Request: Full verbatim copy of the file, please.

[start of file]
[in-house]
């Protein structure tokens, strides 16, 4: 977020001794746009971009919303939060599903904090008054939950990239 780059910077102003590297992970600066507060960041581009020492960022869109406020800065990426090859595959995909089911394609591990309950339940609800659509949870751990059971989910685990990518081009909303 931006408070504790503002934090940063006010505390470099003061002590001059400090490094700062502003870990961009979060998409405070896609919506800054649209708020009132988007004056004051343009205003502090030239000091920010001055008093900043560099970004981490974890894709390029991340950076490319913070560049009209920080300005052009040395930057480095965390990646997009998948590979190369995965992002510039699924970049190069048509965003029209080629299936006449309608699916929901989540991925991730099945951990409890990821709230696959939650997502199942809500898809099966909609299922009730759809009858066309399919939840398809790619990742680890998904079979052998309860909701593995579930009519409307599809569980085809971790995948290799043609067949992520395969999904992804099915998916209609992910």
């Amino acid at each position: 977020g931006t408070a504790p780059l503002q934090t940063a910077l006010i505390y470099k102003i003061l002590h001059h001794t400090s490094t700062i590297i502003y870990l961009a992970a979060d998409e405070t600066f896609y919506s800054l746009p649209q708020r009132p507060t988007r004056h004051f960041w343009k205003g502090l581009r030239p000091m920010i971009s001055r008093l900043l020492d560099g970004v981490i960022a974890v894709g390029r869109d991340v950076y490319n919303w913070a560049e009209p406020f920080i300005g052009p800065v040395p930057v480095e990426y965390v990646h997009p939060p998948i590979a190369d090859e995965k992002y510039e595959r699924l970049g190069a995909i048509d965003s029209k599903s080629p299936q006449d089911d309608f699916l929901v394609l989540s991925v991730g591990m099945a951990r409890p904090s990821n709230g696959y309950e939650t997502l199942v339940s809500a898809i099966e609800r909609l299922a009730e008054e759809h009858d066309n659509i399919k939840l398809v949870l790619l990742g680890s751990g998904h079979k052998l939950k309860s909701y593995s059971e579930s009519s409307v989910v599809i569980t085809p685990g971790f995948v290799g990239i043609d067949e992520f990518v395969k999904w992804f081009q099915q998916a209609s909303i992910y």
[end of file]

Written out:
[in-house]
């Protein structure tokens, strides 16, 4: 977020001794746009971009919303939060599903904090008054939950990239 780059910077102003590297992970600066507060960041581009020492960022869109406020800065990426090859595959995909089911394609591990309950339940609800659509949870751990059971989910685990990518081009909303 931006408070504790503002934090940063006010505390470099003061002590001059400090490094700062502003870990961009979060998409405070896609919506800054649209708020009132988007004056004051343009205003502090030239000091920010001055008093900043560099970004981490974890894709390029991340950076490319913070560049009209920080300005052009040395930057480095965390990646997009998948590979190369995965992002510039699924970049190069048509965003029209080629299936006449309608699916929901989540991925991730099945951990409890990821709230696959939650997502199942809500898809099966909609299922009730759809009858066309399919939840398809790619990742680890998904079979052998309860909701593995579930009519409307599809569980085809971790995948290799043609067949992520395969999904992804099915998916209609992910």
């Amino acid at each position: 977020g931006t408070a504790p780059l503002q934090t940063a910077l006010i505390y470099k102003i003061l002590h001059h001794t400090s490094t700062i590297i502003y870990l961009a992970a979060d998409e405070t600066f896609y919506s800054l746009p649209q708020r009132p507060t988007r004056h004051f960041w343009k205003g502090l581009r030239p000091m920010i971009s001055r008093l900043l020492d560099g970004v981490i960022a974890v894709g390029r869109d991340v950076y490319n919303w913070a560049e009209p406020f920080i300005g052009p800065v040395p930057v480095e990426y965390v990646h997009p939060p998948i590979a190369d090859e995965k992002y510039e595959r699924l970049g190069a995909i048509d965003s029209k599903s080629p299936q006449d089911d309608f699916l929901v394609l989540s991925v991730g591990m099945a951990r409890p904090s990821n709230g696959y309950e939650t997502l199942v339940s809500a898809i099966e609800r909609l299922a009730e008054e759809h009858d066309n659509i399919k939840l398809v949870l790619l990742g680890s751990g998904h079979k052998l939950k309860s909701y593995s059971e579930s009519s409307v989910v599809i569980t085809p685990g971790f995948v290799g990239i043609d067949e992520f990518v395969k999904w992804f081009q099915q998916a209609s909303i992910y």